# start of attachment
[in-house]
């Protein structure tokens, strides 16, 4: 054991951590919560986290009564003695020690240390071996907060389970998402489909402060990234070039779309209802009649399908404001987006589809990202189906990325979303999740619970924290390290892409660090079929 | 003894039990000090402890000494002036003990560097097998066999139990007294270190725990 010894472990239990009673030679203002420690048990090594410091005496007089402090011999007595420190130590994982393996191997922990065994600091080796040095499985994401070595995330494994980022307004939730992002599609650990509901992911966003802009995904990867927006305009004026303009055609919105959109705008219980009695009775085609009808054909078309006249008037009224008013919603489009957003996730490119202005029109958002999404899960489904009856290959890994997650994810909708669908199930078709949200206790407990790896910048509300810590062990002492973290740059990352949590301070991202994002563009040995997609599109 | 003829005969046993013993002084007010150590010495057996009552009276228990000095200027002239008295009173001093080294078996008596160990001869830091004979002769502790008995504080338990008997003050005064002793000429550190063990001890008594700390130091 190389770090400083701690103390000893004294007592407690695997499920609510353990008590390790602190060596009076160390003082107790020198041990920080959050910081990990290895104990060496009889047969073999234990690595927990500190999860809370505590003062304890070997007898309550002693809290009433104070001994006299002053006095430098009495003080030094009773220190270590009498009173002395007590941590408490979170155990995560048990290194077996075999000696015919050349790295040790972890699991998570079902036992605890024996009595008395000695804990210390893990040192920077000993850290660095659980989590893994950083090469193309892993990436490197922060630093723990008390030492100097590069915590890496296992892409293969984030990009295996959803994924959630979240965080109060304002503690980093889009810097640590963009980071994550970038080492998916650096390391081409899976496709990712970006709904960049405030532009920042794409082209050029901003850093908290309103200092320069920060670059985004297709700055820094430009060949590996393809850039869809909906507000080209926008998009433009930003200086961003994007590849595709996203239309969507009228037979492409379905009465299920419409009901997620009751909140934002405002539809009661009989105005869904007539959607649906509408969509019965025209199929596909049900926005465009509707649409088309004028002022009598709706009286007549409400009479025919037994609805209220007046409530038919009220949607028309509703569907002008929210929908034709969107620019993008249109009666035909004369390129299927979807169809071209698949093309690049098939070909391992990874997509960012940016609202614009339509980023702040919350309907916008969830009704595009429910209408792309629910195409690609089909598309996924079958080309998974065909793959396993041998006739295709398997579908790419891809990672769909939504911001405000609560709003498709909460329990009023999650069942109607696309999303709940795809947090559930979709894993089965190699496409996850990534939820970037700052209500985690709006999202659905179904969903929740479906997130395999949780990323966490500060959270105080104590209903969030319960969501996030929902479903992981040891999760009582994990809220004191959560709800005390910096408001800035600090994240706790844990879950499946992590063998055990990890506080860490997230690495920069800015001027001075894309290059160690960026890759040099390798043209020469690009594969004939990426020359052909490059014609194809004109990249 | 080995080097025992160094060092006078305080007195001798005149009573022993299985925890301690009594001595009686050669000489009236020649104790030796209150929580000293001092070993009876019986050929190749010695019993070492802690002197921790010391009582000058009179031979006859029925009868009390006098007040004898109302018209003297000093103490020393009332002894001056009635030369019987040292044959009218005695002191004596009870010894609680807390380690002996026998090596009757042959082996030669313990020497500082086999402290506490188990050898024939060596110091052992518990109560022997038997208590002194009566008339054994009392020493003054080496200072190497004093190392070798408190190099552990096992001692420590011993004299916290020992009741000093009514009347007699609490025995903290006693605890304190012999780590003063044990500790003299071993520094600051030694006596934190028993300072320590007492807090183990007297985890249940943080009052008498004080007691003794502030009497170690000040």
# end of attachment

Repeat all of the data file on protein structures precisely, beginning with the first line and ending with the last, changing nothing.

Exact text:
[in-house]
């Protein structure tokens, strides 16, 4: 054991951590919560986290009564003695020690240390071996907060389970998402489909402060990234070039779309209802009649399908404001987006589809990202189906990325979303999740619970924290390290892409660090079929 | 003894039990000090402890000494002036003990560097097998066999139990007294270190725990 010894472990239990009673030679203002420690048990090594410091005496007089402090011999007595420190130590994982393996191997922990065994600091080796040095499985994401070595995330494994980022307004939730992002599609650990509901992911966003802009995904990867927006305009004026303009055609919105959109705008219980009695009775085609009808054909078309006249008037009224008013919603489009957003996730490119202005029109958002999404899960489904009856290959890994997650994810909708669908199930078709949200206790407990790896910048509300810590062990002492973290740059990352949590301070991202994002563009040995997609599109 | 003829005969046993013993002084007010150590010495057996009552009276228990000095200027002239008295009173001093080294078996008596160990001869830091004979002769502790008995504080338990008997003050005064002793000429550190063990001890008594700390130091 190389770090400083701690103390000893004294007592407690695997499920609510353990008590390790602190060596009076160390003082107790020198041990920080959050910081990990290895104990060496009889047969073999234990690595927990500190999860809370505590003062304890070997007898309550002693809290009433104070001994006299002053006095430098009495003080030094009773220190270590009498009173002395007590941590408490979170155990995560048990290194077996075999000696015919050349790295040790972890699991998570079902036992605890024996009595008395000695804990210390893990040192920077000993850290660095659980989590893994950083090469193309892993990436490197922060630093723990008390030492100097590069915590890496296992892409293969984030990009295996959803994924959630979240965080109060304002503690980093889009810097640590963009980071994550970038080492998916650096390391081409899976496709990712970006709904960049405030532009920042794409082209050029901003850093908290309103200092320069920060670059985004297709700055820094430009060949590996393809850039869809909906507000080209926008998009433009930003200086961003994007590849595709996203239309969507009228037979492409379905009465299920419409009901997620009751909140934002405002539809009661009989105005869904007539959607649906509408969509019965025209199929596909049900926005465009509707649409088309004028002022009598709706009286007549409400009479025919037994609805209220007046409530038919009220949607028309509703569907002008929210929908034709969107620019993008249109009666035909004369390129299927979807169809071209698949093309690049098939070909391992990874997509960012940016609202614009339509980023702040919350309907916008969830009704595009429910209408792309629910195409690609089909598309996924079958080309998974065909793959396993041998006739295709398997579908790419891809990672769909939504911001405000609560709003498709909460329990009023999650069942109607696309999303709940795809947090559930979709894993089965190699496409996850990534939820970037700052209500985690709006999202659905179904969903929740479906997130395999949780990323966490500060959270105080104590209903969030319960969501996030929902479903992981040891999760009582994990809220004191959560709800005390910096408001800035600090994240706790844990879950499946992590063998055990990890506080860490997230690495920069800015001027001075894309290059160690960026890759040099390798043209020469690009594969004939990426020359052909490059014609194809004109990249 | 080995080097025992160094060092006078305080007195001798005149009573022993299985925890301690009594001595009686050669000489009236020649104790030796209150929580000293001092070993009876019986050929190749010695019993070492802690002197921790010391009582000058009179031979006859029925009868009390006098007040004898109302018209003297000093103490020393009332002894001056009635030369019987040292044959009218005695002191004596009870010894609680807390380690002996026998090596009757042959082996030669313990020497500082086999402290506490188990050898024939060596110091052992518990109560022997038997208590002194009566008339054994009392020493003054080496200072190497004093190392070798408190190099552990096992001692420590011993004299916290020992009741000093009514009347007699609490025995903290006693605890304190012999780590003063044990500790003299071993520094600051030694006596934190028993300072320590007492807090183990007297985890249940943080009052008498004080007691003794502030009497170690000040």